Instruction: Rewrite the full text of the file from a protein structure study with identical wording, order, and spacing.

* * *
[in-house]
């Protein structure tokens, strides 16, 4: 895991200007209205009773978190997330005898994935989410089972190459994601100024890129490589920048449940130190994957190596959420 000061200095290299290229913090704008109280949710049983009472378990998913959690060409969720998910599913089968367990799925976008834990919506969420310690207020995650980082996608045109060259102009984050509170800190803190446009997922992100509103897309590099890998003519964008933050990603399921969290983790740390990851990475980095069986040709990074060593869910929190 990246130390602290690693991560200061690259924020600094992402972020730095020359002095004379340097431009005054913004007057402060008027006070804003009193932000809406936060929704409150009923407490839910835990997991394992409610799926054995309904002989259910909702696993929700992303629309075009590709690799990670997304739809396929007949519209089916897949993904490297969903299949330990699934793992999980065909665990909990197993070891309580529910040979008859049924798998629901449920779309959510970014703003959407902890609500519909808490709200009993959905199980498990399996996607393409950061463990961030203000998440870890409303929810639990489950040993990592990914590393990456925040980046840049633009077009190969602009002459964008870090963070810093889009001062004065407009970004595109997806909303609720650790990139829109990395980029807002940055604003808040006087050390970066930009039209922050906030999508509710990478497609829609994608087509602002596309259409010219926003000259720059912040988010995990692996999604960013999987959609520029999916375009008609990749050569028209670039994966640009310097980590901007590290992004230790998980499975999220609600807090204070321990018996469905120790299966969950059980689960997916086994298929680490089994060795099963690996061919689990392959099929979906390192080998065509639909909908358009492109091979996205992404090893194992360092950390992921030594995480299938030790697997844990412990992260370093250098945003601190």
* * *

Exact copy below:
[in-house]
């Protein structure tokens, strides 16, 4: 895991200007209205009773978190997330005898994935989410089972190459994601100024890129490589920048449940130190994957190596959420 000061200095290299290229913090704008109280949710049983009472378990998913959690060409969720998910599913089968367990799925976008834990919506969420310690207020995650980082996608045109060259102009984050509170800190803190446009997922992100509103897309590099890998003519964008933050990603399921969290983790740390990851990475980095069986040709990074060593869910929190 990246130390602290690693991560200061690259924020600094992402972020730095020359002095004379340097431009005054913004007057402060008027006070804003009193932000809406936060929704409150009923407490839910835990997991394992409610799926054995309904002989259910909702696993929700992303629309075009590709690799990670997304739809396929007949519209089916897949993904490297969903299949330990699934793992999980065909665990909990197993070891309580529910040979008859049924798998629901449920779309959510970014703003959407902890609500519909808490709200009993959905199980498990399996996607393409950061463990961030203000998440870890409303929810639990489950040993990592990914590393990456925040980046840049633009077009190969602009002459964008870090963070810093889009001062004065407009970004595109997806909303609720650790990139829109990395980029807002940055604003808040006087050390970066930009039209922050906030999508509710990478497609829609994608087509602002596309259409010219926003000259720059912040988010995990692996999604960013999987959609520029999916375009008609990749050569028209670039994966640009310097980590901007590290992004230790998980499975999220609600807090204070321990018996469905120790299966969950059980689960997916086994298929680490089994060795099963690996061919689990392959099929979906390192080998065509639909909908358009492109091979996205992404090893194992360092950390992921030594995480299938030790697997844990412990992260370093250098945003601190």